T, 30 April 2009 - EARPA


T, 30 April 2009 - EARPA

To: European Commission – DG Energy & Transport

Sent to: TREN-B1-GREEN-PAPER-TEN-T@ec.europa.eu

Date: 30 April 2009

Subject: Answer to the EC Consultation on the Green Paper on the "TEN-T: A policy review – Towards a

better integrated trans-European transport network at the service of the common transport policy"


To whom it may concern,

EARPA hereby would like to answer the European Commission public consultation on the "TEN-T: A policy

review – Towards a better integrated trans-European transport network at the service of the common

transport policy".

As you may already know, EARPA is the association of automotive R&D organizations. It brings together the

most prominent independent R&D providers in the automotive sector throughout Europe. Its membership

counts at present 32 members ranging from large and small commercial organizations to national institutes

and universities. For more information, please visit our website at www.earpa.org.

As such, EARPA believes it has the required expertise to provide some inputs to your consultation on TEN-T,

especially to the subject of Innovation (Page 12), including the relation to vehicles.

1. EARPA agrees that both the infrastructure side and the vehicle side have considerable potential for

innovation and that the “traditional” borderlines between the two sides may be shifting and will

become less distinct.

2. In general this means that an integrated approach is necessary in which the development of the

whole system: infrastructure-vehicles-drivers is considered. The use of ICT will considerably

influence future development (Intelligent Transport Systems) on the European road networks. In the

future system co-operative systems are foreseen in which intelligent vehicles communicate with

each other and with the infrastructure, thus optimizing the performance of the network in terms of

throughput, environmental impact and safety. Individual systems are in different development and

test phases, including field-operational tests (FOT). Though the pace of introduction on a large scale

is difficult to predict it is strongly recommended to develop scenarios for the future trans-european

road networks taking the above mentioned developments in account.

3. In spite of the increased use of in-vehicle systems, it is stressed that these developments do not

mean that in the future there will be a total shift of roadside systems to in-vehicle systems. Large

investments in roadside systems will remain necessary, only the type of systems will change

(intelligent traffic management, communication etc.).

4. Part of the development will be the introduction of new types of (traffic) monitoring methodologies,

e.g. using new sensor technologies, combined with innovative systems for closed-loop traffic control

with the objectives of improving throughput, lower the engine emissions (including CO2), lower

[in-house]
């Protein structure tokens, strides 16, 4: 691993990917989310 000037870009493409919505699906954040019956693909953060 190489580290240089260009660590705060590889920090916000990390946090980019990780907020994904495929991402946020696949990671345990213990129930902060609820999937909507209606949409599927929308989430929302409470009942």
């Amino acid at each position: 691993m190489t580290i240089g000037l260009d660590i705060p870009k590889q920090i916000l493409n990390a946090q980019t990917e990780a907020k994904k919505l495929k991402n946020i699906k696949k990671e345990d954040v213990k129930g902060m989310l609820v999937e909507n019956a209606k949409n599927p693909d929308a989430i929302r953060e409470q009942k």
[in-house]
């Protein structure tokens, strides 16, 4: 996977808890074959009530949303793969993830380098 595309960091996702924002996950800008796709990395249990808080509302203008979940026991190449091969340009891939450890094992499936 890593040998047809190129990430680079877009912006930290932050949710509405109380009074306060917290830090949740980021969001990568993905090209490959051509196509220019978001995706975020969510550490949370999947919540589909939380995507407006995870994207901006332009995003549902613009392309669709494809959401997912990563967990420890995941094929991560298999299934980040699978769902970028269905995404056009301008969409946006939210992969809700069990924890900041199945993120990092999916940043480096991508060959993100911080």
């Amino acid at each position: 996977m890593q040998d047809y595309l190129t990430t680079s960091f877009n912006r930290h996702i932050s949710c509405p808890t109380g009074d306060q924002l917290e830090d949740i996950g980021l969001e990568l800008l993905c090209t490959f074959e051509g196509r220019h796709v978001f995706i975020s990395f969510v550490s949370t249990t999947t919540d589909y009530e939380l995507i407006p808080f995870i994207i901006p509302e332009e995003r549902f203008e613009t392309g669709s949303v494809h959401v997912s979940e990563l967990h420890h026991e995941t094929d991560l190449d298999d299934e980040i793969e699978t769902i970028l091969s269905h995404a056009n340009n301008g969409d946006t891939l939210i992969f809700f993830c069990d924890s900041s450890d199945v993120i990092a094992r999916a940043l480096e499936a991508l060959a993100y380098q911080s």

noise levels and improve safety. Dynamic maximum speeds on parts of the TEN will support this.

5. Ecodriving and E-horizon systems in vehicles will become necessary to reduce energy consumption

and CO2 output of road traffic, including on the TEN. The future infrastructure should accommodate

this as much as possible, including possible new ways to influence driving behavior.


European Automotive Research Partners Association aisbl

3 Rue de Luxembourg B-1000 Brussels, Belgium Tel +32 (0) 2 50 15 353 Fax +32 (0) 2 50 15 350

6. An important issue will be the safety of the new ICT based systems. On one hand they have the

potential to further increase road safety by supporting the driver (or even take over some actions).

On the other hand the robustness and safety of the ICT itself will be a concern.

7. Noise will remain a main issue in future road transport and will to a great extend influence the

quality of life in large areas near the road network. In the development of the trans-European road

network all possibilities of lowering noise levels should be taken into account, including low-emission

road surfaces, automatic speed adaptation depending on actual noise levels (wheather dependent!),

smart use of road shields etc.

8. Important are the developments in the area of alternative energy carriers in road traffic. This

includes biofuels, electric vehicles and fuel cells. The implications for the infrastructure should be

taken into account (e.g. fuelling/recharging possibilities).

9. The urge for further optimization of road transport (goods and persons) in terms of efficiency will

influence the composition of vehicle fleet and may lead to necessary adaptations future

infrastructure. One example are road-trains for goods transport as already mentioned in the Green


10. From the above it will be clear that an integrated approach that includes vehicle developments is

necessary. EARPA is willing to support in further development of roadmaps, scenarios etc. Our

experiences in automotive roadmapping and benchmarking studies for the European Commission

(FURORE, EAGAR) will be useful.

Hoping that these comments will be of interest and used by the European Commission while defining further

its policy on TEN-T, EARPA remain at the EC disposal for any further inputs on this topic.

Should you require further information, please do not hesitate to contact either myself or Mr Hans Driever,

EARPA Interim Secretary General (hans.driever@tno.nl; Tel: +31 15 269 64 04).

Kind regards,

Josef Affenzeller


European Automotive Research Partners Association


European Automotive Research Partners Association aisbl

3 Rue de Luxembourg B-1000 Brussels, Belgium Tel +32 (0) 2 50 15 353 Fax +32 (0) 2 50 15 350

More magazines by this user
Similar magazines